Indeed, the joy and curse that comes with having such a profound person influence your country’s history is what we see today — that in all our doings we have come to believe that we must Mandela-fy anything we do and say.
In recent memory, I can point to none other than when Siya Kolisi, the first black Springbok captain and somebody I adore, made his daring remarks on the use of quotas in national rugby (a contentious South African debate) and fell into this very trap: “I don’t think he (Mandela) would have supported that (quotas), but I don’t know him.” A rebuttal to this is probably going to be along the line of: “It’s not his fault he was asked what Mr Mandela might have thought of quotas.” This is fair except that we need to get to a point where as South Africans we slowly start to take over our own narrative and own the fact that we, more than anybody else, deserve to account for the kind of South Africa we want to see.
I have come here to say that as captain of one of the world’s best rugby teams, Siya, you very much have the right and authority to say what you think. Stomach in, chest out, and say it boldly. You’re an expert with more validity than Mr Mandela on rugby.
South Africans who have been abroad will tell you that Mandelafication is quite a thing. Any substantive opinion you give on South Africa will surely be followed by “Mandela would not have wanted that!” I can tolerate this except when it means that people with genuine expertise shudder to give their opinions and do not feel assured that their experience allows them more believability and validity than the person sitting on the couch (who has never dared walk the field themselves) but can similarly tell you (from having read page 1 of Long Walk to Freedom) what the appropriate answer to every social problem is.
Any reasonable debater will tell you that arguing from authority can set the ground for one of the worst logical fallacies one could use to debate. Many people fail to understand exactly how this principle works. If you cite a figure with appropriate authority in the area of the topic you’re arguing for, and that forms one of the premises you use to support your conclusion, then you’re appropriately laying the grounds for a successful argument. If you cite a figure with some form of authority (but not in the area of the topic you’re arguing for), and that forms one of the premises you use to support your conclusion or it becomes your conclusion, then this is a logical fallacy. How would this test look?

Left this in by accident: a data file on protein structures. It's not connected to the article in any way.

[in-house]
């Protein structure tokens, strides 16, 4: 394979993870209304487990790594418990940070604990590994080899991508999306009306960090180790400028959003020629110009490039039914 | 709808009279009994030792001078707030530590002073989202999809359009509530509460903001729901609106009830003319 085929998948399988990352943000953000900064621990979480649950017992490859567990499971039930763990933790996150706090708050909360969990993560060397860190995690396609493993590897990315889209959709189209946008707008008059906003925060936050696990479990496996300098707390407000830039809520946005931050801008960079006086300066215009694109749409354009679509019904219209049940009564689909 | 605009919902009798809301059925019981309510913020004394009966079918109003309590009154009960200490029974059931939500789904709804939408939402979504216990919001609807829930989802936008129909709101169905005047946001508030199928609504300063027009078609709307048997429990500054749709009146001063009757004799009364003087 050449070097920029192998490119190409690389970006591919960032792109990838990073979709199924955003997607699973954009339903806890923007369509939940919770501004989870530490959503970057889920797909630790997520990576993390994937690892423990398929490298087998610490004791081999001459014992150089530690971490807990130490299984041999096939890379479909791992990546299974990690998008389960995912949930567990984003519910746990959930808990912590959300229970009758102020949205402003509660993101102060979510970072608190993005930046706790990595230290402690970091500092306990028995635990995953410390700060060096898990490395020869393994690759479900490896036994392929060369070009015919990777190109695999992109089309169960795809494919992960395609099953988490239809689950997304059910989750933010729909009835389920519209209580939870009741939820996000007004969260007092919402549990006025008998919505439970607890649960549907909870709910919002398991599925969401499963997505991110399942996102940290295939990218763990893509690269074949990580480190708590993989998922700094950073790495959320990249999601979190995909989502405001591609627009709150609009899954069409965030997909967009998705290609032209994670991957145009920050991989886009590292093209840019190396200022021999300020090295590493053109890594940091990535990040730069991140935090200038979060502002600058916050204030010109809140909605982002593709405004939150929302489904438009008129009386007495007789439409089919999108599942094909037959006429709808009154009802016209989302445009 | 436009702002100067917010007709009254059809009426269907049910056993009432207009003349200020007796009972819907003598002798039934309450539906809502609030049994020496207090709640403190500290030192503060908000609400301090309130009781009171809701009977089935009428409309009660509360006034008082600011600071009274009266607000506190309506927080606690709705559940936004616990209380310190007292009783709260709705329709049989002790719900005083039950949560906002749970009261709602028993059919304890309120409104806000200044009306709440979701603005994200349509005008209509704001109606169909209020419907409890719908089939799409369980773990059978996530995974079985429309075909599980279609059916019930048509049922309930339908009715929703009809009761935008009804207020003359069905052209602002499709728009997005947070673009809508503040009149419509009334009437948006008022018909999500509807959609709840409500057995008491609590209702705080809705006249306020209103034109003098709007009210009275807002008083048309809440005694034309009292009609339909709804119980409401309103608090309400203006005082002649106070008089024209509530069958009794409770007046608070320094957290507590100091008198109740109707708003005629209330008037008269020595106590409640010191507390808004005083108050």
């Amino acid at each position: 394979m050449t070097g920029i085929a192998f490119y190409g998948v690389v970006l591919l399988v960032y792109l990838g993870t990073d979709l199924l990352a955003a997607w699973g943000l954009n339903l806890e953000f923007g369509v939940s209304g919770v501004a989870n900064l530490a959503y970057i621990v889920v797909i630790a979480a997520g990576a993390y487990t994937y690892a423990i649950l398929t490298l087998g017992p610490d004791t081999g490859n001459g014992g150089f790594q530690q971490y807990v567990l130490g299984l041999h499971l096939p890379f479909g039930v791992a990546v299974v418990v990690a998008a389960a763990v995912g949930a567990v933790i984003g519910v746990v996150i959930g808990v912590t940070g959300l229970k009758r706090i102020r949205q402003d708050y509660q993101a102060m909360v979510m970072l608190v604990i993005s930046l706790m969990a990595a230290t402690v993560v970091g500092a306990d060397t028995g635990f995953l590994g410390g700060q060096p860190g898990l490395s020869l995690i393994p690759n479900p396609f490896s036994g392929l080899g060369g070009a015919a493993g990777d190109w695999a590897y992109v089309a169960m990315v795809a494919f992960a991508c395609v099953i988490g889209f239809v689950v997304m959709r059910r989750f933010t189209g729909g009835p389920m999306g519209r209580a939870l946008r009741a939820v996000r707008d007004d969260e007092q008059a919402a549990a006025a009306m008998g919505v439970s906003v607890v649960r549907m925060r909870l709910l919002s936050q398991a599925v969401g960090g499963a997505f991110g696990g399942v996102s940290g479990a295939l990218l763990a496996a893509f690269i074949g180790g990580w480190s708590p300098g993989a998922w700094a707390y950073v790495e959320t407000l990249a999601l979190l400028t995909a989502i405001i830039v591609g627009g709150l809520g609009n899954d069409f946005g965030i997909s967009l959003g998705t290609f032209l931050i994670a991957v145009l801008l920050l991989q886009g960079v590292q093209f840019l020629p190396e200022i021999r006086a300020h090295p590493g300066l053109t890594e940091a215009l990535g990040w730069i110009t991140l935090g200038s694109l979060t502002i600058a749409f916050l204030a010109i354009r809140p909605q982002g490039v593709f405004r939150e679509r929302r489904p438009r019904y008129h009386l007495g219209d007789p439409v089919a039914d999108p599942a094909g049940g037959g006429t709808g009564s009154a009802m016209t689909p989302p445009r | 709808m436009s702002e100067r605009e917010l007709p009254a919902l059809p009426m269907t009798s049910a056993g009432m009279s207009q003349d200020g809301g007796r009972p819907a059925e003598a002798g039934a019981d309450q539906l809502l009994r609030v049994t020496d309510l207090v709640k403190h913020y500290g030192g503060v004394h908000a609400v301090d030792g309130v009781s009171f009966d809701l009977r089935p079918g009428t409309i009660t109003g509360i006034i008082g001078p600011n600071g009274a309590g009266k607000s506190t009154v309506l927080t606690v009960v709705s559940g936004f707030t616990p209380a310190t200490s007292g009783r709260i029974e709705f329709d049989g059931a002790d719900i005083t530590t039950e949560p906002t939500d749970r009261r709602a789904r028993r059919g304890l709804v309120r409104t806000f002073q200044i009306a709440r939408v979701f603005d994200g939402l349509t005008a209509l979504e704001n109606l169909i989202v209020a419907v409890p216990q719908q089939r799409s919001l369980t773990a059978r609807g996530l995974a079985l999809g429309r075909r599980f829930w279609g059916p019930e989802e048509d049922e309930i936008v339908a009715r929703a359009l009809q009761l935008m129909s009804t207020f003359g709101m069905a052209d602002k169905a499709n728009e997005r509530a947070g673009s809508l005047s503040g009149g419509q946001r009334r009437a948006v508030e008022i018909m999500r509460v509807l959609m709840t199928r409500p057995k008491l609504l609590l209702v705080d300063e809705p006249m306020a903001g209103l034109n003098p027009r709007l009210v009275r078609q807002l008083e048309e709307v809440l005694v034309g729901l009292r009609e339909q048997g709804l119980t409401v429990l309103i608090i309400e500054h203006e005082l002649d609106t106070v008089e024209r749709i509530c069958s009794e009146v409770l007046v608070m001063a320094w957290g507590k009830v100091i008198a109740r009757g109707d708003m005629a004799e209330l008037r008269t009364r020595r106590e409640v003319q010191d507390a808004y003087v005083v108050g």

On inclusive governance and democracy — Nelson Mandela – Appropriate
On inclusive governance and democracy – Robert Mugabe – Probably Not
On global health and philanthropy – Barack Obama – Probably Not
On global health and philanthropy – Bill Gates – Appropriate
Given this test, I hope in 2019 we all speak out loudly against the ills we see in our country and that we argue from the perspective that perhaps as citizens we have enough authority to allow our own voices to be cited in our personal opinions and experiences of South African social problems.
Not because it is what somebody else would have wanted, but because it is what we want and we know we deserve better and deserve to say that out loud. DM
Mfundo Radebe is an undergraduate at Harvard University studying Economics and African Studies. He is a writer for the Harvard Political Review and president of the Harvard African Students Association.